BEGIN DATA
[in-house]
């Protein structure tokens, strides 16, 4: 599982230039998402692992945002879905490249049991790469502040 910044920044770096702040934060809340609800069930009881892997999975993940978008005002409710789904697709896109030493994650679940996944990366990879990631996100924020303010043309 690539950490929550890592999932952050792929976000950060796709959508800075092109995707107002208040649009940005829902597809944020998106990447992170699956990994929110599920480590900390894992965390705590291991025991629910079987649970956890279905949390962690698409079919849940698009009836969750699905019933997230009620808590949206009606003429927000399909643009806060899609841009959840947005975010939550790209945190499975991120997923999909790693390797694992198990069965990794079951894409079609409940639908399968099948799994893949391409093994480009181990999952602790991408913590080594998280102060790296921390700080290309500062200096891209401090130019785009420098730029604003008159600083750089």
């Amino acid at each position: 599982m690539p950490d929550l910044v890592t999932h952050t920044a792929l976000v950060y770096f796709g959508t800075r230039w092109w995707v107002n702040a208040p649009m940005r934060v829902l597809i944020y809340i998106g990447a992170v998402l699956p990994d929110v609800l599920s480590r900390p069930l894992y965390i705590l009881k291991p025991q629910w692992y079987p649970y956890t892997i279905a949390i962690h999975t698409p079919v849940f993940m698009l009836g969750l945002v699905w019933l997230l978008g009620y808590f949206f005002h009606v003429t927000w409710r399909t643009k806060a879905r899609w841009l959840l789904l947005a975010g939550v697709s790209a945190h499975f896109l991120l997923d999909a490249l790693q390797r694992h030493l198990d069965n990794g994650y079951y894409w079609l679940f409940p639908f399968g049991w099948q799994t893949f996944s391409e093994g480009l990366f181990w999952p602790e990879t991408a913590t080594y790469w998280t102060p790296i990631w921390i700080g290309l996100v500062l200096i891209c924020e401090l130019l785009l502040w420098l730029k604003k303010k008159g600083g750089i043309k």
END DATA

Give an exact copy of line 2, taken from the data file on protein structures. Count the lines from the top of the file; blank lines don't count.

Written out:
């Protein structure tokens, strides 16, 4: 599982230039998402692992945002879905490249049991790469502040 910044920044770096702040934060809340609800069930009881892997999975993940978008005002409710789904697709896109030493994650679940996944990366990879990631996100924020303010043309 690539950490929550890592999932952050792929976000950060796709959508800075092109995707107002208040649009940005829902597809944020998106990447992170699956990994929110599920480590900390894992965390705590291991025991629910079987649970956890279905949390962690698409079919849940698009009836969750699905019933997230009620808590949206009606003429927000399909643009806060899609841009959840947005975010939550790209945190499975991120997923999909790693390797694992198990069965990794079951894409079609409940639908399968099948799994893949391409093994480009181990999952602790991408913590080594998280102060790296921390700080290309500062200096891209401090130019785009420098730029604003008159600083750089």